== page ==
Wednesday, 10 June 2015

Witch Bottles - No Home Should Be Without One

In my new novel – The Pendle Curse – the witches are a powerful, evil force to be reckoned with. If you had been living anywhere near them, you would have been glad you had walled up a dead cat, hidden away a written charm or two, a horse’s skull and some (preferably children’s) shoes. As a cat lover of major proportions, I was relieved to discover recently that the walled up cats I had read about were, in almost every case, already dead when they were inserted into a cavity in the wall. They were certainly a common enough occurrence. Many medieval houses in need of restoration have revealed a little feline, mummified carcass among the wattle and daub.

Still, even with all this protection,  you might not be completely safe If you fell ill inexplicably and suddenly, your crops failed, or your animals got sick and died, you would know that somehow or another you had upset a witch and he – or more likely she – had put a curse on you. Then, most assuredly, you would need your own witch’s bottle.

Witches’ bottles have been found in both England and the United States, indicating that the practice travelled across the Atlantic with the earliest English settlers.

Although they have most certainly been around since Elizabethan times - if not earlier - one of the first mentions of such a bottle occurs in 1681 in Saducismus Triumphatus, or Evidence Concerning Witches and Apparitions, written by Joseph Glanvill. The author gives a description of how such a bottle would be created. A man whose wife is sorely afflicted is told to, “Take your Wive’s Urine… and Cork it in a Bottle with Nails, Pins and Needles, and bury it in the Earth; and that will do the feat.” We are told, “The Man did accordingly. And his Wife began to mend sensibly and in a competent time was finely well recovered.”

The ‘cure’ worked well for her – but had another effect, for across town, a wife complained that someone had killed her husband. It transpired that he was a known “Wizard” and must have put a curse on the woman whose husband was wise enough to equip himself with a witch’s bottle. So, these bottles not only had the power to counteract the magic, but were able to turn it back on the perpetrator.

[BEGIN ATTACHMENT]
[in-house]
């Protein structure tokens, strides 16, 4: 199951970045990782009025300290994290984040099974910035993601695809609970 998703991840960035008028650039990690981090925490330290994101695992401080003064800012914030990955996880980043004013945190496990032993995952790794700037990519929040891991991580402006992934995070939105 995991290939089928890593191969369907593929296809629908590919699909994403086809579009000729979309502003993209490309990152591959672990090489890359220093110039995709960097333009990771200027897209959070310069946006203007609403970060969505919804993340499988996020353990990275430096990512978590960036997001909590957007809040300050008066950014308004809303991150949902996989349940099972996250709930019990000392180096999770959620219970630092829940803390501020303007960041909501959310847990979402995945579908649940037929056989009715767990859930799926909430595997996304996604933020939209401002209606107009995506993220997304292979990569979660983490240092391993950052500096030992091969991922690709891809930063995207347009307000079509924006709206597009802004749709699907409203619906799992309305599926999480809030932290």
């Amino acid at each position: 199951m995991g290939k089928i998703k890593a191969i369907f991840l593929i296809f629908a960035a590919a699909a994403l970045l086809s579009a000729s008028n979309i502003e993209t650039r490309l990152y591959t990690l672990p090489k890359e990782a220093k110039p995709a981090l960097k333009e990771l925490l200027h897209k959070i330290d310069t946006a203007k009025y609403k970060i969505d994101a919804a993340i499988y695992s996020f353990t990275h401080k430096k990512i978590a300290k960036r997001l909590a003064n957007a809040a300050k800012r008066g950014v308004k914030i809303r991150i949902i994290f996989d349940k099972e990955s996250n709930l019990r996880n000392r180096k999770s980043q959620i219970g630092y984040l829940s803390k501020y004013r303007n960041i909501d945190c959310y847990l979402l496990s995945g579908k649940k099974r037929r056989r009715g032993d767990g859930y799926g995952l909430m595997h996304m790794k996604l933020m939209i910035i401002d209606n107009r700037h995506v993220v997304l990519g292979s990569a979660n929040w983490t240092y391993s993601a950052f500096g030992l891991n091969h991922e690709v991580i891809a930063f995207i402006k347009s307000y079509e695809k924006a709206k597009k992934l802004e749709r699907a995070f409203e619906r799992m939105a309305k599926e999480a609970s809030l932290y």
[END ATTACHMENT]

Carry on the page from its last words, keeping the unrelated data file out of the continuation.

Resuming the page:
So, what did they look like? Usually, as in the illustration, they were constructed of brown or grey salt glazed stoneware. Some – known as Greybeards or Bellarmines – were embossed with a bearded face. Bellarmines also had the dubious distinction of being named after a particularly obsessive Catholic Inquisitor. Some weren’t buried, but deliberately destroyed as part of their function.

By the early 19th century, witch bottles were constructed from glass bottles, vials and other containers. Traditionally – and perhaps ironically – it took a witch to prepare a really effective bottle. As described above, into the bottle went the victim’s urine, hair or nail clippings, and some red thread taken from a ‘sprite trap’ (a device used to trap troublesome spirits). Other ingredients historically included blood, glass, wood and bone. Witch bottles are still with us and more recently, these unsavoury ingredients have largely been replaced by rosemary, needles, pins and red wine.

Once prepared, the bottle is then buried in the house, under the hearth, at the furthest point of the house, or some inconspicuous other place. in the belief that the bottle will capture the evil, and impale it on the pins and needles before drowning it in red wine and sending it on its way, using the rosemary. As long as the bottle remained hidden and unbroken, so its power would endure. Some people, on the other hand, believed that you should throw the witch’s bottle on the fire and when it exploded, it would break the spell and kill the witch.

These days, there is quite a range of alternative ingredients for making up a witch bottle. These include: sea water, earth, sand, stones, salt, knotted threads, vinegar, ashes, coins, oil, feathers, shells, herbs and flowers. Whatever your fancy, make sure you are prepared... for the knock on the door at the night's darkest hour...for the rattle of the windowpanes on the sultriest of summer evenings. Keep your witch's bottle safe...

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